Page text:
Sunday, May 27, 2007
A weekend of rememberance...
Yesterday and today were days where "FREEDOM IS NOT FREE" was obviously evident.
Yesterday was a day where half of it was spent mainly in silence. We had an opportunity to see one of THE most amazing museums in the country. We spent most of the day at the Holocaust Museum, and silence was really the only way to be able to absorb everything it has to offer and to pay it the respect it deserves. There really is very little I can say about the number of hours that we spent in this “time capsule”. However, some of the words that came to my mind as I was trying to absorb the vastness of this part of our world's history were horrific, incomprehensible, perverse, and barbaric. Above is the only photo I took in the museum. There are some areas in the museum that cannot be photographed, but several areas that do allow photography. I felt that I could best remember my time yesterday by this single quote.
We decided to have a relatively quiet night that was spent reflecting on more of the people who gave their lives. We toured the monuments at night, which I think, make them even more poignant. We have not seen a building that we haven’t thought was beautiful or breathtaking, but to see them at night gives one an opportunity to see their many attributes. We wanted to view the Vietnam Wall during the weekend (or at least at the beginning of it) because we knew there were going to be treasured items that were left there for the many Americans who gave their lives. One such item, that was heartbreaking and made me pull out a tissue again, was a frame with some information about a woman who just passed away a few weeks ago. Along with her death notice there was a small handwritten note that read "Your ma is finally with you. She wanted you to have your Purple Heart". The Purple Heart was actually left at the base of the wall. I overheard one of the vets discussing what is done with all the momentos left. Evidentally, everything (except for fresh flowers, I would imagine) is taken to the Smithsonian. It's comforting to know that treasures such as this are not carlessly discarded or ignored.
As you can imagine the Lincoln Monument is breathtaking at night. We didn't spend too much time there since we were just there a couple days ago. The Korean Monument was interesting for us, as a family. My father-in-law who passed away last year was a veteran of that war. The statues of the soldiers "on the battlefield" are hauntingly realistic! The WWII Monument is what I was really looking forward to seeing at night.
The site is wonderful during the day, but at night-well, there is just something magical about it. Although we haven't actually visited it, we were able to see the Jefferson Memorial from a distance. It almost glows at night!
In continuing with the theme of Memorial Day weekend and giving thanks to those who have served our country, we wanted to show our respects at Arlington Cemetery. We tried to spend the morning there, however because of Rolling Thunder being in town (thousands of bikers-many of whom are veterans) several of the exits were closed. We decided to move onto the Smithsonian American History/Natural History museum, however it is closed for renovation until the summer of ’08. After we dealt with the frustration of the morning, we decided to view the Smithsonian’s Portrait Gallery. WOW-this was my type of museum!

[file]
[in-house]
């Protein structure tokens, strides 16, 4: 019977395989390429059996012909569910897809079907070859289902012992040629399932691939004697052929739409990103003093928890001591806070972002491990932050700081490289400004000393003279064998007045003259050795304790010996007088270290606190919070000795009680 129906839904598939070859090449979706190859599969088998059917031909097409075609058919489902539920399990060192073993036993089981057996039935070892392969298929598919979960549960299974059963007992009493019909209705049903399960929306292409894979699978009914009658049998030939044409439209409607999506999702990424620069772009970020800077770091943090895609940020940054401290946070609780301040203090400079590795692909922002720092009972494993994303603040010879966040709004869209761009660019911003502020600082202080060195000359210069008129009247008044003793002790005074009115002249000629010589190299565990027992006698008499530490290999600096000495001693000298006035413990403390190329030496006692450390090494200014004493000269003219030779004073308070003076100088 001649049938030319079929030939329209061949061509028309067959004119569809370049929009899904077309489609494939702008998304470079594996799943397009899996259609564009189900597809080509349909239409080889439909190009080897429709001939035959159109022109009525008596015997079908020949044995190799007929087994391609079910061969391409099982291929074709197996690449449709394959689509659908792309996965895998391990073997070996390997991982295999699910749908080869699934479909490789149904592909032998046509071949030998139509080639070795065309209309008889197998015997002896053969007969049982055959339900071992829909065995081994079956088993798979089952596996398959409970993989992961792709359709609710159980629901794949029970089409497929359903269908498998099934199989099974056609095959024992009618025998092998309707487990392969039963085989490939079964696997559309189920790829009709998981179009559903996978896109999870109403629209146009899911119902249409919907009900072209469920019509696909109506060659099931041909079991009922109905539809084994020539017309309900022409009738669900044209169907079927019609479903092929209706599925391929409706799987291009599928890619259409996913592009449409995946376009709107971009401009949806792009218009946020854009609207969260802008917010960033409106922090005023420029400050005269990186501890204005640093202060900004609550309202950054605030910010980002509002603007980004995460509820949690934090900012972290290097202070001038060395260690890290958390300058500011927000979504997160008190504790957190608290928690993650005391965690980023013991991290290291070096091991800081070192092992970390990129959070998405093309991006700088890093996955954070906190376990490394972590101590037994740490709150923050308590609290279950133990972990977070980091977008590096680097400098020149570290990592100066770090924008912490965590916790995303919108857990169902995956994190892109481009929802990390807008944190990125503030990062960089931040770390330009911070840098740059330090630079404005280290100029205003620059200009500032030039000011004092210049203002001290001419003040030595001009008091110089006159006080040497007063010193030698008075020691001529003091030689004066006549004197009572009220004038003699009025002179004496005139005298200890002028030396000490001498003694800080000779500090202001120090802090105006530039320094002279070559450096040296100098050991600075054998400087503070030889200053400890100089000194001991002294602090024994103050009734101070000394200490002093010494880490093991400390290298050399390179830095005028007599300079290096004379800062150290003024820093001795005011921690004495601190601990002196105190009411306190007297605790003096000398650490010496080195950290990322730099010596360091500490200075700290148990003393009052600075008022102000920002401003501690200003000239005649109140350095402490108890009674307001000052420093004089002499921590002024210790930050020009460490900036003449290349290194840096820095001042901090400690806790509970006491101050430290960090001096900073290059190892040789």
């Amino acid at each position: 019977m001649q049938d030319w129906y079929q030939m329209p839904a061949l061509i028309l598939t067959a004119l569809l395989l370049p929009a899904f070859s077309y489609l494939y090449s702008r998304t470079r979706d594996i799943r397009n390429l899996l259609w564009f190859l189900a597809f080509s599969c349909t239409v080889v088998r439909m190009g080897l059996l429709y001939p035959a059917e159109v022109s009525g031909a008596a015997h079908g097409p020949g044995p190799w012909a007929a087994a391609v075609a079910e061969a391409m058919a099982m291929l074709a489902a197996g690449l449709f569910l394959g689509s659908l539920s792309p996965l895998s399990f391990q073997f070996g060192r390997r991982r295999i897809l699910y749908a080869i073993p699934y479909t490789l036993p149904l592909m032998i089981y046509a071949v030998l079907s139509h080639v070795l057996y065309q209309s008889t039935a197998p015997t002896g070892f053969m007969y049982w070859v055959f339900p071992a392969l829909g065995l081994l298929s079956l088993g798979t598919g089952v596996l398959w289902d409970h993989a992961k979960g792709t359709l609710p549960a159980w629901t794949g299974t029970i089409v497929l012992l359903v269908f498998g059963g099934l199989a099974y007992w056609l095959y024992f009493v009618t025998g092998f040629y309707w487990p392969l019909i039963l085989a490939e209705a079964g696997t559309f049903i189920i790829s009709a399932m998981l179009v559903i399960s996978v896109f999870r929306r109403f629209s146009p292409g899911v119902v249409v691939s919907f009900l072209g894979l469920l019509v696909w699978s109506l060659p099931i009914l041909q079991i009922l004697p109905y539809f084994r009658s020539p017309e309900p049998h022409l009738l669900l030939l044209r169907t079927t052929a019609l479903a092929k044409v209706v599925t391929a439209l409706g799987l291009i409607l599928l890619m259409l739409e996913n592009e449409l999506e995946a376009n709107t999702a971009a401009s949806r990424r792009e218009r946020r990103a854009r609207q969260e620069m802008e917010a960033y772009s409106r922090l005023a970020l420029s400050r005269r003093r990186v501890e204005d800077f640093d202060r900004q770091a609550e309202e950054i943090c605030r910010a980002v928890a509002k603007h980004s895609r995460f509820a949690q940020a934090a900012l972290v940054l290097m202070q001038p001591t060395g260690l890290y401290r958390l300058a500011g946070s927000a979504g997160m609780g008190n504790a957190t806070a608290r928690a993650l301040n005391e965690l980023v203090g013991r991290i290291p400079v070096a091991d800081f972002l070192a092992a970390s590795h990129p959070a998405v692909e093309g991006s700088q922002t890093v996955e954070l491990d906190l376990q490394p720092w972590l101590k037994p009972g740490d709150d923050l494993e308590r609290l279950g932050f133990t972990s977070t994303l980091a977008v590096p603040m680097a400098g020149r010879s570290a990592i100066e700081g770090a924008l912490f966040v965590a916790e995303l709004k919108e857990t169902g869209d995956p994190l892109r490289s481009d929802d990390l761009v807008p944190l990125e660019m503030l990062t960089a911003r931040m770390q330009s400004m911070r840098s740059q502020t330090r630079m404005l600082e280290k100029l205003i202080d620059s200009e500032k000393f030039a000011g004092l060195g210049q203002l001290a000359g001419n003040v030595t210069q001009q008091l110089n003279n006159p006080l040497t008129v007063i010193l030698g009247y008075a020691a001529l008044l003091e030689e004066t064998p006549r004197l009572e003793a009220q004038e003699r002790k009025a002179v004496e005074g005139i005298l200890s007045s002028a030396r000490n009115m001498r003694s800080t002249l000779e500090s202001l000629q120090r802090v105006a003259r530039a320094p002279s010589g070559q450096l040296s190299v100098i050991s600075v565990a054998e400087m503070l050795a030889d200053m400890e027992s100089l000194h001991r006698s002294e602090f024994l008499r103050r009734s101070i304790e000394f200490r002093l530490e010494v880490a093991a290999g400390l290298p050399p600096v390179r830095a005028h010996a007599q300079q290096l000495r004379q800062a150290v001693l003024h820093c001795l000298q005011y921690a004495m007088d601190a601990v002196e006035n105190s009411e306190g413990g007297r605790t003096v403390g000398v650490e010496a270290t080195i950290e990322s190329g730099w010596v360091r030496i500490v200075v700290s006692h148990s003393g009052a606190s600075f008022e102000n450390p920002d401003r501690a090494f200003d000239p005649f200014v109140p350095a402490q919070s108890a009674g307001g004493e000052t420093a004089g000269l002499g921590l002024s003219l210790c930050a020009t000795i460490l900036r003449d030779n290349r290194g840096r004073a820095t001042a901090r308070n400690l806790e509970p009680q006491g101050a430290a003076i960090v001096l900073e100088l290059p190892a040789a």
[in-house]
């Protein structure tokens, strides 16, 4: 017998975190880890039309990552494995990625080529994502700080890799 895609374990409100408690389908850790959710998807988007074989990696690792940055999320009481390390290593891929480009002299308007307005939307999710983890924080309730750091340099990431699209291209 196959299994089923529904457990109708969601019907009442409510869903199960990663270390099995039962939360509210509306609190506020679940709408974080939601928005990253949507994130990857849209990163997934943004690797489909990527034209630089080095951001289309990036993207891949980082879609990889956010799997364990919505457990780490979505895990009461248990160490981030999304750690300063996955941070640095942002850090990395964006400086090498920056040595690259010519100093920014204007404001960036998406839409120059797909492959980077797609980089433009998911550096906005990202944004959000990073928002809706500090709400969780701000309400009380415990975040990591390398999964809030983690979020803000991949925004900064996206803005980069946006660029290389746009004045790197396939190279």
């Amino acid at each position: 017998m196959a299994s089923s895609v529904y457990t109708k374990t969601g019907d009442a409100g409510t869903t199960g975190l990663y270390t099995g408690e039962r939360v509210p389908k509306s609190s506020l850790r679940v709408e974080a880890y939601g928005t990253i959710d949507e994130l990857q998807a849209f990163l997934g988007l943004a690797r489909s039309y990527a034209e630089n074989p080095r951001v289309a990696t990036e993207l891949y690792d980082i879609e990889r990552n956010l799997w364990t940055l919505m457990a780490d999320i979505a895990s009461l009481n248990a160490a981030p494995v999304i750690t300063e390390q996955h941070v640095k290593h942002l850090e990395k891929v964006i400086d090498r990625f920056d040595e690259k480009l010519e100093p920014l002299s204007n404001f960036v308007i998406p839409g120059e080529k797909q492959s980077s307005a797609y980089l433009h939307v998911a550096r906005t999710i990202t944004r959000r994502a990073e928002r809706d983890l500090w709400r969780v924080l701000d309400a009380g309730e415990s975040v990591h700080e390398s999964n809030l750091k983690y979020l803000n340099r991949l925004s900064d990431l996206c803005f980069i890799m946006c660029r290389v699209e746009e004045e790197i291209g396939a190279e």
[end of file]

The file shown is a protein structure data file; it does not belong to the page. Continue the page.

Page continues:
To see some of these paintings that are hundreds of years old was chilling. One of my favorite things of the day was this sculpture by Chauncey Bradley Ives. It looked like a drape had been put over the statue; it was hard to believe it was all stone.
It was fun to see the original painting of Juliet Gordon Lowe on exhibit. For those of you who don't know who she is, Juliet was the founder of the Girl Scouts. Since Ali was a Girl Scout for around 10 years and received her Gold Award (and is now a lifetime member), we thought it only fitting that I take her photo by the portrait (Jodi, this one's for you).
About 2:00 we all started getting very hungry, so we pulled out our trusty tour book and selected something quick and easy.
If you ever go to DC you MUST go to Ben's Chili Bowl--it is "out of this world fabulous!!!" Ali, who NEVER eats hotdogs, had a turkey dog, as did I. It was covered in vegetarian chili and it was incredible! There is so much history involved in this little diner (and way too much to post here), so go check out their website...http://benschilibowl.com/ (We knew the restaurant couldn't be all bad because the owner's last name is Ali:) ) Two of our favorite places to eat since we've been here (Ben's and Busboys and Poets) have been in a, shall we say, less than desirable part of town. It just goes to show you that "You can't judge a book by its cover".
After the freeway exits opened up, we were finally able to spend an hour at Arlington this afternoon.
To remember that each of the headstones was for a soldier was quite humbling. We didn’t have an opportunity to stay as long as we wanted, or to see as much as we wanted, but the time we spent there was moving. We headed back to the house for dinner. The girls cooked again and we were all excited to be able to try out Tom's new barbeque that he and Marybeth bought today. Louie enjoyed showing Tom how to use his new "appliance" and we all had a delicious meal (I hope Tom and Marybeth can get along okay next week without having the girls around to cook:0) )
Louie heads back home tomorrow, but before he leaves we plan on spending the day at Mt. Vernon. There is going to be so much going on at the memorials and at the capitol building that we’re hoping we can avoid some of the crowds by visiting Washington’s home.
Hopefully I'll have a chance to post something tomorrow night. If not, on Tuesday. Check back soon...especially the little groupies, Sandy and Emily!!:)